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Salako: Mark Robins – the quiet assassin – isn’t getting enough credit

By John Salako


I came up against Mark Robins several times in my playing days, and I always remember him as the quiet assassin.

He never really said much, got booked or upset anyone. He was small in stature. But he always gave as good as he got and he always scored a goal.

As a manager, he’s very similar. He’s not someone who shouts from the rooftops and talks about himself. He’s never given many column inches away. But he loves doing his job. He’s massively passionate about football. And you know there’s a lot of steel behind those eyes

What he’s done at Coventry City this season is astounding. This is a club with no money. With no home ground. With owners in Sisu that the supporters can’t stand.

Yet they went into the EFL break top of League One with just three defeats all season. If you’ve backed Coventry to be a force this season and reaped the rewards, try your hand at Busy Bee Bingo.

For Mark to be able to galvanise those players, to scratch around for signings, to work with loans and youngsters, yet still get them organised and set up to win games – it’s a remarkable achievement and he doesn’t get anywhere near enough credit.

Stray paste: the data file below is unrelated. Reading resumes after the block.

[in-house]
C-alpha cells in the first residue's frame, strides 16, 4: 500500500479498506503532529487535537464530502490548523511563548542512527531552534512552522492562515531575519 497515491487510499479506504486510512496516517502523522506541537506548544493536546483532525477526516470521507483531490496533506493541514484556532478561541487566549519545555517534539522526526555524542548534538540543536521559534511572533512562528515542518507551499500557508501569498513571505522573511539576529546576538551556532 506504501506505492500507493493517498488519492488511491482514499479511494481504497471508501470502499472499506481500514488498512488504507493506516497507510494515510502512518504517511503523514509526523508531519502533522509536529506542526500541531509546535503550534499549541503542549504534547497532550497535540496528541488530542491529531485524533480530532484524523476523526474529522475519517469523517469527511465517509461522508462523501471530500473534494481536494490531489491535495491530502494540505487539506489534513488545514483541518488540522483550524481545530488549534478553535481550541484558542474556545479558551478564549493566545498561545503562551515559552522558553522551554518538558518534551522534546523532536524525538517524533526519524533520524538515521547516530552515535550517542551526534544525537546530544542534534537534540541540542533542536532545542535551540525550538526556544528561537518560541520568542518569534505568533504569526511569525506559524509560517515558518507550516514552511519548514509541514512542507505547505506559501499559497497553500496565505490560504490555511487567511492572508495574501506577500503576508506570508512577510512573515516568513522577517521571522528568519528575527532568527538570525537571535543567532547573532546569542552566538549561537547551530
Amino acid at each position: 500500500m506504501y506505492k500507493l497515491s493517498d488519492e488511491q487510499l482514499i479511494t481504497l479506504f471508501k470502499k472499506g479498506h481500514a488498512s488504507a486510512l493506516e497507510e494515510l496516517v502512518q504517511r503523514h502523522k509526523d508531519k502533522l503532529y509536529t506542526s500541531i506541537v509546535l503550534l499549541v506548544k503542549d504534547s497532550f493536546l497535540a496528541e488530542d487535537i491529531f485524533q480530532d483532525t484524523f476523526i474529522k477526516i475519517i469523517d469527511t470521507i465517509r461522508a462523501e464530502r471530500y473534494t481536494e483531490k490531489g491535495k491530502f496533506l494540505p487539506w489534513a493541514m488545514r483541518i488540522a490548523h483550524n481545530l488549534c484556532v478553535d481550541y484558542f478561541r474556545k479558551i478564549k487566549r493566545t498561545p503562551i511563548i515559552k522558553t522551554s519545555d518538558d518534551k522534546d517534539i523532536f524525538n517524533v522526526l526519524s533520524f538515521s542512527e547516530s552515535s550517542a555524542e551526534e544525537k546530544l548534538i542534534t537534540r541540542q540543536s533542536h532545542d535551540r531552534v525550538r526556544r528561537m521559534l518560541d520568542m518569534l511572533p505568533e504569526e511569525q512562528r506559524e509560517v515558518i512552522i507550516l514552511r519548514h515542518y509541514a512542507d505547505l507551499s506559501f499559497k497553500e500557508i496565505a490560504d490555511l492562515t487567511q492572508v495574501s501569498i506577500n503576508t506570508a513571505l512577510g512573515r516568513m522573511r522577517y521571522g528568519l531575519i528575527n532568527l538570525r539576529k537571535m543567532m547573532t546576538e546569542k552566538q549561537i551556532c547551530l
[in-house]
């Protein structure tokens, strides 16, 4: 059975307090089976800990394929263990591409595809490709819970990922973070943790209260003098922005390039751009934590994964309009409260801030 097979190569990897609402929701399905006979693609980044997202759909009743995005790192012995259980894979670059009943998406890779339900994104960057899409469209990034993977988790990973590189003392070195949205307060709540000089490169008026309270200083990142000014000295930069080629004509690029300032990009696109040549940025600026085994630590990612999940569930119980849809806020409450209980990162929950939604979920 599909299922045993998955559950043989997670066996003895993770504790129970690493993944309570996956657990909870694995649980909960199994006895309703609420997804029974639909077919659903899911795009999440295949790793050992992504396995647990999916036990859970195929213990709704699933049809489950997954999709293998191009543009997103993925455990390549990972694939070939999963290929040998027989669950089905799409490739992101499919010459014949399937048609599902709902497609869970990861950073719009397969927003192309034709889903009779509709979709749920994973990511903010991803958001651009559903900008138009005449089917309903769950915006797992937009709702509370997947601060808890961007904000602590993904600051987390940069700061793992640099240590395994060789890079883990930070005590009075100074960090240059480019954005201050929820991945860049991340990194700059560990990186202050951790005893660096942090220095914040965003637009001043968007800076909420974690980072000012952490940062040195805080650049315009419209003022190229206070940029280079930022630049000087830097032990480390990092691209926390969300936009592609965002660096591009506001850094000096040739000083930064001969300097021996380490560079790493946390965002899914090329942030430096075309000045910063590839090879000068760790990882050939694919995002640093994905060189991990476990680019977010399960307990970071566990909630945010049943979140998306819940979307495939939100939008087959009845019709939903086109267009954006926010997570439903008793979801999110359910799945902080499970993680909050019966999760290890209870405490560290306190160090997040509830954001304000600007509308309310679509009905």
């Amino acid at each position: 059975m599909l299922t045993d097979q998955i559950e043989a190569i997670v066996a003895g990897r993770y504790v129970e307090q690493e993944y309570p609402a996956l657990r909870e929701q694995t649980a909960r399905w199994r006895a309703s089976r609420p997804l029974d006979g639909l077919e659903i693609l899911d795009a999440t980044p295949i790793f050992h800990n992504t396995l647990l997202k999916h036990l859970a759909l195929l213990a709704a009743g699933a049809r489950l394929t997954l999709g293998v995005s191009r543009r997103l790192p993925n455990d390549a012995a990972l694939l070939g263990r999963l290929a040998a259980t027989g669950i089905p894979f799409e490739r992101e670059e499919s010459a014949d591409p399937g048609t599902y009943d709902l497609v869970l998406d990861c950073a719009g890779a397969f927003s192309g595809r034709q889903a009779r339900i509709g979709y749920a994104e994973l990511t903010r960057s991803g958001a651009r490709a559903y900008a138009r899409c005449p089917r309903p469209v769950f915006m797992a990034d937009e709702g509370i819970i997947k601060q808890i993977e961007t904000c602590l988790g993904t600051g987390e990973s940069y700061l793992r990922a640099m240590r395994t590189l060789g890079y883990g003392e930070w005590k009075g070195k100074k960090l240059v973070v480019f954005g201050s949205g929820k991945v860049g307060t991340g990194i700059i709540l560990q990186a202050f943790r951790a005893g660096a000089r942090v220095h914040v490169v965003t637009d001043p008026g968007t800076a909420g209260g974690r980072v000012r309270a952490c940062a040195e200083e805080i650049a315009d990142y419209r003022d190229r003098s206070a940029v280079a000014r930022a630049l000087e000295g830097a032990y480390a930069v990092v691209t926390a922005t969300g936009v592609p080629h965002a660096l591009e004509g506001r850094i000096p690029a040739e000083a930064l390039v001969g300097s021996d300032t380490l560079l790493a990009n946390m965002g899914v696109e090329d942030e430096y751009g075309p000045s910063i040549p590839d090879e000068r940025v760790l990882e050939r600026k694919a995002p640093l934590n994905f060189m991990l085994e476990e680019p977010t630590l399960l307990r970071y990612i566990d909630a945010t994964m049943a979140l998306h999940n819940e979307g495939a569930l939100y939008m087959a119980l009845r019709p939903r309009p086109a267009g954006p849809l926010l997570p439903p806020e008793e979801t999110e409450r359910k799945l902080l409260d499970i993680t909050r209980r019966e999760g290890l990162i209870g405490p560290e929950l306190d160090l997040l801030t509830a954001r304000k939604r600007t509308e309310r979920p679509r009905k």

If he was doing a job like that in the Premier League everybody would know about it and you just hope he gets his just rewards somewhere down the line. By that, of course, I mean a chance to operate on a meaningful budget.

Robins in his playing days at Manchester United

I know from experience that Coventry have immense potential. When I played there in the 90s, we were getting crowds of 25,000 at Highfield Road. Brian Richardson, the chairman, would buy four or five players every year.

The recruitment was excellent – we had people like Robbie Keane, Mustapha Hadji, Magnus Hedman – and they’d survive by acting as a stepping stone.

It all unravelled, which has been heartbreaking. But I honestly believe those days can return. The fanbase is there. It’s a one-club city.

What they need is new owners. New investment. Someone who can envision a long-term plan, build a home and an infrastructure.

As a business offering it doesn’t make an awful lot of sense, which is why you need someone with a footballing heart; a fan of the game with bags of money who is in it for the thrill, not for the profits.

Those people are thin on the ground but I sincerely hope Cov can find one.

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